September 9, 2013 Monday
We have two peach trees in our yard. I planted them myself several years ago when I became frustrated by the peaches you could buy in the stores. There is no comparison between a tree-ripened peach and a peach that has been picked early enough to ship to a grocery store. This year there was a bumper crop of peaches. Way, way too many to use. We gave some away, we invited several friends and neighbors to pick all they wanted, but there were still too many. So… we decided that this was the year we were going to learn how to preserve them. Yesterday we canned peaches. In years past, we have frozen quite a few of them, but freezing isn’t the best.
So much to learn, and so little time! We did two separate batches, attempting to learn from our mistakes from the first batch. John Dewey describes learning as a process that parallels the scientific method: we experience a problem, we invent a possible solution to the problem, we “try out” that potential solution, we experience the results of that trial, we reflect on the experience to see what it tells us, and we adjust our thinking to accommodate to the data from our experience. (This is all a grand paraphrase to condense a lot of Dewey’s writings.) Dewey’s term for this process is “educative experience.” (I try to provide my students with educative experiences in all of my teaching.)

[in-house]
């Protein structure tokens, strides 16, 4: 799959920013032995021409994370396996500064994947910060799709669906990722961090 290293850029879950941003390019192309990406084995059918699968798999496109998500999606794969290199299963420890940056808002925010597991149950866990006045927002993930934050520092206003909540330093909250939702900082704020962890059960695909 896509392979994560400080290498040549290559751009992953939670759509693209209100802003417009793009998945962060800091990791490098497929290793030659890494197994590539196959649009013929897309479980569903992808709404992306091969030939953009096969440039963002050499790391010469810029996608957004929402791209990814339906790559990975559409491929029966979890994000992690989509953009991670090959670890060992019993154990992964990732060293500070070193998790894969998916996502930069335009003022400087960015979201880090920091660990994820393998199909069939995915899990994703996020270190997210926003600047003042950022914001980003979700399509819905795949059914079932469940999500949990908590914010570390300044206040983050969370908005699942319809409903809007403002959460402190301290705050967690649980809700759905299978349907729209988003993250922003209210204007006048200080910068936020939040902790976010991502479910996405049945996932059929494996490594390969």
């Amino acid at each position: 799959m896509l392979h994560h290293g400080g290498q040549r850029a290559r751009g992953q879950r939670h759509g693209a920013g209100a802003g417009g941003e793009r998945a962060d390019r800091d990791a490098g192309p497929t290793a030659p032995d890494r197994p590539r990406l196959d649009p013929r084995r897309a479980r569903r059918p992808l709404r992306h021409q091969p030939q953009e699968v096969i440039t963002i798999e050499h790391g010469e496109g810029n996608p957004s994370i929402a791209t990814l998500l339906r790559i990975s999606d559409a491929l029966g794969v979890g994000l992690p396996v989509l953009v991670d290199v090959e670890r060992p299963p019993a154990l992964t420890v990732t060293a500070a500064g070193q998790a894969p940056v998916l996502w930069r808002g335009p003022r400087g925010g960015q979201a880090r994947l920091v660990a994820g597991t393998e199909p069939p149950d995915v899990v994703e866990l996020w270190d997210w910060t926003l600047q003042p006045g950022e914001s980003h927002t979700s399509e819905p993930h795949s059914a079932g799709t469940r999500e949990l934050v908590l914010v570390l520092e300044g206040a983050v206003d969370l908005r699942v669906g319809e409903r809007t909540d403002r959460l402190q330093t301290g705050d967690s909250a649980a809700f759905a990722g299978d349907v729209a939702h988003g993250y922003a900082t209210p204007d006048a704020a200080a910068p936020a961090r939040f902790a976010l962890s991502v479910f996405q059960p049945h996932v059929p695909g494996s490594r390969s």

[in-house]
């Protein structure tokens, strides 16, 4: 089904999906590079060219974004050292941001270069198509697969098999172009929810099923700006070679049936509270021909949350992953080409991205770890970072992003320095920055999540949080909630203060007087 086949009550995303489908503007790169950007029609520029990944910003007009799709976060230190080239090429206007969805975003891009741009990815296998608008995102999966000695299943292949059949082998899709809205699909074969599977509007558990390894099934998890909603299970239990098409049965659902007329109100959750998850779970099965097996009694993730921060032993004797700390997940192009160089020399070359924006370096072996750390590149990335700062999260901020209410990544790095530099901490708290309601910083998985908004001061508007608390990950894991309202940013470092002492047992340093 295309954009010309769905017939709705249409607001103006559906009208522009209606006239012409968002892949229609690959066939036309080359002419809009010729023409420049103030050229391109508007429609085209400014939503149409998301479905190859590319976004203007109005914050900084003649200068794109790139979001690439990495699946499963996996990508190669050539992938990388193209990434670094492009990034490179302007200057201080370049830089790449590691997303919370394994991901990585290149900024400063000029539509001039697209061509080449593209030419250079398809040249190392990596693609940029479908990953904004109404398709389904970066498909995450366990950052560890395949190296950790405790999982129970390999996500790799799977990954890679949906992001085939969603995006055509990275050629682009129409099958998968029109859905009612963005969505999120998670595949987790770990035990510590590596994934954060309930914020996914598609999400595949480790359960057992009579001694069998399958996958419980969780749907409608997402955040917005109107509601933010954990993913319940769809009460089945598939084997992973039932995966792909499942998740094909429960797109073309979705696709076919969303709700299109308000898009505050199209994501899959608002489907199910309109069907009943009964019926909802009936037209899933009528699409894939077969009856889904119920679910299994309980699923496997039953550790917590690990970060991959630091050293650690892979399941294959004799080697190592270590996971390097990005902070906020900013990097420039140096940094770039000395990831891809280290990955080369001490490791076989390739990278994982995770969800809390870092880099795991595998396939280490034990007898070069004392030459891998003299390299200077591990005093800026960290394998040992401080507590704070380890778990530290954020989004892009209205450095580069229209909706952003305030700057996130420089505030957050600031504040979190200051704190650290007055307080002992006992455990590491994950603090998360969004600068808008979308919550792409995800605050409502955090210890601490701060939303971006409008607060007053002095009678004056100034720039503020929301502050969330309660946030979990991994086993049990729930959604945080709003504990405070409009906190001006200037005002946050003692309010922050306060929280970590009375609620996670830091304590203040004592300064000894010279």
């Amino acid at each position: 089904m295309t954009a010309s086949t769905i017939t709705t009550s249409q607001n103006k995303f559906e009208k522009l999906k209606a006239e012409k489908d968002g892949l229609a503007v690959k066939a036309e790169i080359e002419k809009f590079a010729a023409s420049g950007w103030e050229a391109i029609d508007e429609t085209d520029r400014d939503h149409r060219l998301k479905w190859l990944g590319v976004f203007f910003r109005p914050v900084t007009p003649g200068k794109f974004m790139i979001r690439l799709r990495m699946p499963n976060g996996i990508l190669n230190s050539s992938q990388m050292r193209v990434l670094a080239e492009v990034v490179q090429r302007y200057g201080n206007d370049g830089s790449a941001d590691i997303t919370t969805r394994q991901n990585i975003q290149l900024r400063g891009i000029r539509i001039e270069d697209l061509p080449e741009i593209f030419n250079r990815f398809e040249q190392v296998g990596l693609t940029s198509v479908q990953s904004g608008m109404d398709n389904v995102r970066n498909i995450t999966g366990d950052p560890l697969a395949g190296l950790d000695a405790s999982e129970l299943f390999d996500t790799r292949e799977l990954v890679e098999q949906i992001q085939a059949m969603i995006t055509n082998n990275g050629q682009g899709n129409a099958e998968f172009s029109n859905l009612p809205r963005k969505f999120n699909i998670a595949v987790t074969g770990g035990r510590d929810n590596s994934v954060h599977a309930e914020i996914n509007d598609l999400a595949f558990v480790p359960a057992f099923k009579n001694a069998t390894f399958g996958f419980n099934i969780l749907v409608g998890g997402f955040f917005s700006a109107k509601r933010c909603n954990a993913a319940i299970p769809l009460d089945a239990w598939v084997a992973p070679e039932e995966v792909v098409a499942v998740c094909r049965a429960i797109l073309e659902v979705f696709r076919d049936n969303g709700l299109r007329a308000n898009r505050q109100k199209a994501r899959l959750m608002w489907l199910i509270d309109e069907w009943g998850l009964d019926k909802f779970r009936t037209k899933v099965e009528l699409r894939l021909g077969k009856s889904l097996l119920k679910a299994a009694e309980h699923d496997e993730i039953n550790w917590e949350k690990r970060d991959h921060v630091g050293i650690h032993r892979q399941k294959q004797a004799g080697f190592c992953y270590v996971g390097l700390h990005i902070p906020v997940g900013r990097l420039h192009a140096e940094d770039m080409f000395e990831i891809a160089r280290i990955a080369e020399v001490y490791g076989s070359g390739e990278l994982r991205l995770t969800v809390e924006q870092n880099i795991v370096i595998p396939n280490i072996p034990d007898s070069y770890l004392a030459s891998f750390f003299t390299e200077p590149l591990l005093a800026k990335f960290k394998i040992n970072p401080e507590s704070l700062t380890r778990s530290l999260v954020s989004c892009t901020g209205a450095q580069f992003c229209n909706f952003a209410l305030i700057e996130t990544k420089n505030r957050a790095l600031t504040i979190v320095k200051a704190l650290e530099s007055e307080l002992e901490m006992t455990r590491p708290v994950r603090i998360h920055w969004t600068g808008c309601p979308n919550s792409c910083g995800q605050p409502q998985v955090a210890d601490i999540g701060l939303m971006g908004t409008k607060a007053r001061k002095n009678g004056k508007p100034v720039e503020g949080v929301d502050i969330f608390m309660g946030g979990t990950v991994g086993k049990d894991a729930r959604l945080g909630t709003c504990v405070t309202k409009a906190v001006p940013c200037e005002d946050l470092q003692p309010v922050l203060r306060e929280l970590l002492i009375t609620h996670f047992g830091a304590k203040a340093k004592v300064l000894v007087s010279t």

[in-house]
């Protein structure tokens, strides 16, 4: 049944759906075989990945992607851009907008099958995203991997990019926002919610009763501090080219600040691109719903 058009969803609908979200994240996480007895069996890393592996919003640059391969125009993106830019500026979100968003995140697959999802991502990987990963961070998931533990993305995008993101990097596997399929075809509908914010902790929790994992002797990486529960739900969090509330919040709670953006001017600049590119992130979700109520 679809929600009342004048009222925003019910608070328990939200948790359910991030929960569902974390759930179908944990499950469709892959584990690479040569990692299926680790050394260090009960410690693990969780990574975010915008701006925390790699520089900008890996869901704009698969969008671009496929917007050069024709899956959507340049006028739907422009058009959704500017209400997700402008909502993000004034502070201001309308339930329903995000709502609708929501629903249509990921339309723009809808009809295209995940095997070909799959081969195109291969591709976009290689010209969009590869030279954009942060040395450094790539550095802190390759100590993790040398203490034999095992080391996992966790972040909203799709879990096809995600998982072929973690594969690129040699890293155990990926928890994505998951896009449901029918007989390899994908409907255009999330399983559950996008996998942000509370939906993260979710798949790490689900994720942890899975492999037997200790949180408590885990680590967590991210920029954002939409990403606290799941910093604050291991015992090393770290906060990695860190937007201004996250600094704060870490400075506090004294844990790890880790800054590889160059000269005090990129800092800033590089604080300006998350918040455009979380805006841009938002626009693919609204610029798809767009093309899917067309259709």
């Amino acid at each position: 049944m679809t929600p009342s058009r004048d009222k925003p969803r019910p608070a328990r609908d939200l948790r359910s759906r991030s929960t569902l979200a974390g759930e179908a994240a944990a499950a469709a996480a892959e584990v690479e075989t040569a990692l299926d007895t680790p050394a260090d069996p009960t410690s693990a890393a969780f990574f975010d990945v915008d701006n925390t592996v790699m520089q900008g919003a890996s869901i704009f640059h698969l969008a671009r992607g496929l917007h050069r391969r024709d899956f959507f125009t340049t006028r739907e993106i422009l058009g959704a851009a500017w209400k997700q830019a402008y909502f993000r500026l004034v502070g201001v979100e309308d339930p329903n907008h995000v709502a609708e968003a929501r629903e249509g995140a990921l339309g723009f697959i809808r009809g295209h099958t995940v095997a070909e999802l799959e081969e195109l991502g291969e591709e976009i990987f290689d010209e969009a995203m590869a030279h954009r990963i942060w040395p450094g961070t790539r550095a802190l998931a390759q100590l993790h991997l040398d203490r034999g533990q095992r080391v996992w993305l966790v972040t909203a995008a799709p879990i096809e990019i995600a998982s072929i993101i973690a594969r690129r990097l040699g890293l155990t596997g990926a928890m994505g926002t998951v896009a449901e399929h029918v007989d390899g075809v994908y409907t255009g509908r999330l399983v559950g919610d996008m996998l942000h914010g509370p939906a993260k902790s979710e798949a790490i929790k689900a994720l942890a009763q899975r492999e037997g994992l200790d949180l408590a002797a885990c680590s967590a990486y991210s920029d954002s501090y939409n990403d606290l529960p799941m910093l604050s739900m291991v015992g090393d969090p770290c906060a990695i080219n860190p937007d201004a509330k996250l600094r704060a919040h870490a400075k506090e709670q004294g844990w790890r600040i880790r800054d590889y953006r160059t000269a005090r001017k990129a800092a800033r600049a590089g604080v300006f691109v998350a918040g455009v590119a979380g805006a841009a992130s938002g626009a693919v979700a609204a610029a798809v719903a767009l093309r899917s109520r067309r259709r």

Yogi Berra said the same basic thing somewhat differently: “In theory there is no difference between theory and practice. But in practice, there is.”
Lesson #1: Blanching the peaches doesn’t happen for me the way it happens in the you-tube videos. Discovery: our peaches are too ripe and soft to require blanching.
Lesson #2: Home-grown peaches (at least from our trees) are a lot smaller than normal. Discovery: it takes a lot of peaches to fill a quart jar. Curiosity for further reflection: Why did we decide to do quarts instead of pints???
Lesson #3: Lots of things need to be done simultaneously when canning peaches. Discovery: four hands are better than two. E is much faster and better at peeling and cutting peaches than I am.
I surely hope these peaches turn out to be good for eating. It was a lot of work. We ended up with eleven quarts. There are still a few peaches left for eating fresh.